Following the death of George Floyd after a Minneapolis police officer knelt on his neck, there have been renewed concerns about the militarization of American police.
Critics have accused officers of behaving increasingly like soldiers in a war zone, and looking like them too. Some police departments are armed with military-grade weaponry like Mine Resistant Ambush Protected (MRAP) vehicles, which were seen on the streets of Minneapolis during the violent riots in late May.
New York City Mayor Michael Bloomberg has even referred to the NYPD as “the seventh largest army in the world,” enforcing the image of militarization of police departments. (RELATED: De Blasio Announces Plan To Move Funds From NYPD Amid Calls To Defund The Police)
Police departments across the country have been getting hand-me-downs from the military since President Bill Clinton established the 1033 program under the National Defense Authorization Act. The program transfers surplus equipment from combat deployments to police departments, and requires law enforcement agencies to make use of the equipment, according to the New York Review of Books.
The program was an expansion of prior initiatives to relieve surplus military equipment and had an emphasis on preventing terrorism and drug trafficking.
Since 1997, the U.S. The Department of Defense has transferred more than $7.2 billion in military equipment to law enforcement agencies, allowing police to acquire it at a fraction of the cost.
Following the build up of the Afghan and Iraq wars in the early 2000s, the program spread even further. Both wars also amped up the volume and lethal nature of the equipment being distributed to police departments.
President Barack Obama restricted the program in 2015 following criticism of the police’s response to the protests in Ferguson after the killing of Michael Brown. His restrictions filtered out some of the most expensive weaponry from being transferred to police departments from war zones, including tracked armored vehicles with ballistic protection and grenade launchers. MRAPs, explosives, specialized firearms, and riot gear were still permitted.
President Donald Trump, however, reversed the restrictions in 2017. Police departments across the country hold nearly $1.8 billion worth of equipment, according to the Guardian.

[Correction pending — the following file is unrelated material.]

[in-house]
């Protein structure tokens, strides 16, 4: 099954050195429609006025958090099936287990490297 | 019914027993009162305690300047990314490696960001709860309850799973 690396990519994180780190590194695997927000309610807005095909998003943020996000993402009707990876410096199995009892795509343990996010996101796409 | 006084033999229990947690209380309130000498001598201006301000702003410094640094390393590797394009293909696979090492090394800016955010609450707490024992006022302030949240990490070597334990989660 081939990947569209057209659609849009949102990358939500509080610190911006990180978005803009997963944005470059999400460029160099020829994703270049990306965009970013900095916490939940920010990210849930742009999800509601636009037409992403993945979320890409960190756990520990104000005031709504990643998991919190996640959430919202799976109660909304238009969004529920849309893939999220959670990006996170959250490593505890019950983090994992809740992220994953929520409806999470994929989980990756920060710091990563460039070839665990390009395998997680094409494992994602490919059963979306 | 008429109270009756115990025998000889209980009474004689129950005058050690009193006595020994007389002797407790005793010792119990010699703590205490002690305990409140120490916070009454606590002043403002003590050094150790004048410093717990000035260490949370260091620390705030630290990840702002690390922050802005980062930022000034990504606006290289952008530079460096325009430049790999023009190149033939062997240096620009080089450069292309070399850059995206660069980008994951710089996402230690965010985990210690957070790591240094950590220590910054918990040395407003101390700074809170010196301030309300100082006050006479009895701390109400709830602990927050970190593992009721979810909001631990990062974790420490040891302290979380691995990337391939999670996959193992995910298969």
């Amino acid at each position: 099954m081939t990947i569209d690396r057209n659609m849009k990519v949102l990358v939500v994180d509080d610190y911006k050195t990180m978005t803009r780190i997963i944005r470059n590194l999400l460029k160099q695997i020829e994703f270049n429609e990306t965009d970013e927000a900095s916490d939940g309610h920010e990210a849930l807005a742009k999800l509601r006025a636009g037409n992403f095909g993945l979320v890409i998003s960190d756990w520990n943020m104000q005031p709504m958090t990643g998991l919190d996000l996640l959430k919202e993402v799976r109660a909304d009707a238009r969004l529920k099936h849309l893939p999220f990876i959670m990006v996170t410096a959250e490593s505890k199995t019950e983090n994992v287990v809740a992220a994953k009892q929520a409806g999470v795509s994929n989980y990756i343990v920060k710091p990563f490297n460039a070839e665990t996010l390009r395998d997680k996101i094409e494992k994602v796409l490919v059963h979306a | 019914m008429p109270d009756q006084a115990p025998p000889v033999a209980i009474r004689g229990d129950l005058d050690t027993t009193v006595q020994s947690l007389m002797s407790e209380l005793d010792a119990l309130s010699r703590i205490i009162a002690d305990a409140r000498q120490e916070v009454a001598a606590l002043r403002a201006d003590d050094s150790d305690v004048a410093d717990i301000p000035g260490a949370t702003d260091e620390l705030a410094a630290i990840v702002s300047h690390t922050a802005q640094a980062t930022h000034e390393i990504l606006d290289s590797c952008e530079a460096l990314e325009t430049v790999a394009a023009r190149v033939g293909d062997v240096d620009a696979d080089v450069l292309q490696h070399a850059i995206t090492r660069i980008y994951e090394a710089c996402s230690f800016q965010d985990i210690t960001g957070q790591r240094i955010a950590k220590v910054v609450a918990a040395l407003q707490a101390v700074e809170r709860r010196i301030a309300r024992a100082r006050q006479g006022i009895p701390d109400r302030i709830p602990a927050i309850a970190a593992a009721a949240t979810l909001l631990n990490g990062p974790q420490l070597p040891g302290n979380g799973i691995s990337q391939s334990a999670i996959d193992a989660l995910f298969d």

Preference is often given to counterdrug and counterterrorism uses when distributing the equipment, but any agency can acquire the weapons and materials and it can serve multiple functions.
For example, an MRAP vehicle was used for flood rescue assistance in Michigan in May after the vehicle was originally produced to help U.S. troops in Iraq and Afghanistan survive ambushes or roadside bombs, according to the Defense Logistics Agency (DLA).
Requisitions include everything from clothing and office supplies to vehicles and rifles, and the most requested items include cold-weather apparel, medical supplies, sleeping bags, and body armor, according to DLA.
The Milwaukee Police Department is the largest recipient of body armor through the program, requisitioning more than 250 pieces since August 2014, according to Buzzfeed.
Some research, however, shows that there’s a “positive and statistically significant relationship between 1033 transfers and fatalities from officer-involved shootings,” meaning that militarized officers are more likely to use lethal violence.
Radley Balko wrote in the Wall Street Journal about the “Rise of the Warrior Cop” in 2013, where police “driven by martial rhetoric and the availability of military-style equipment” have “adopted a mind-set previously reserved for the battlefield.”
“With all that military gear, plus the federal drug policing grants and asset forfeiture proceeds, just about anyone running a police department who wanted a SWAT team could now afford to start and fund one,” Balko wrote in his 2013 book “Rise of the Warrior Cop: The Militarization of America’s Police Forces,” according to Tech Crunch.
Researchers at the University of Tennessee found that military equipment led to increased numbers of arrests for drug possession and drug sales, a reduced number of complaints, and better protection officers in the line of duty while not increasing citizen deaths “in and of themselves,” WATE reported in 2017.
Some congressmen like Republican Kentucky Rep. Rand Paul and Democratic Hawaii Senator Brian Schatz have tried to scale back these programs, with a bipartisan bill called the Stop Militarizing Our Law Enforcement Act.
Paul has warned that the gear blurs the lines between military and police tactics.
The bill would have prohibited the federal transfer of militarized equipment to state and local law enforcement agencies while still allowing the transfer of defensive equipment like body armor, according to Paul’s website.
The bill was reintroduced in 2019 by Democratic Georgia Rep. Hank Johnson, and Paul and Schatz expressed interest in bringing forward legislation to discontinue the program following George Floyd’s death.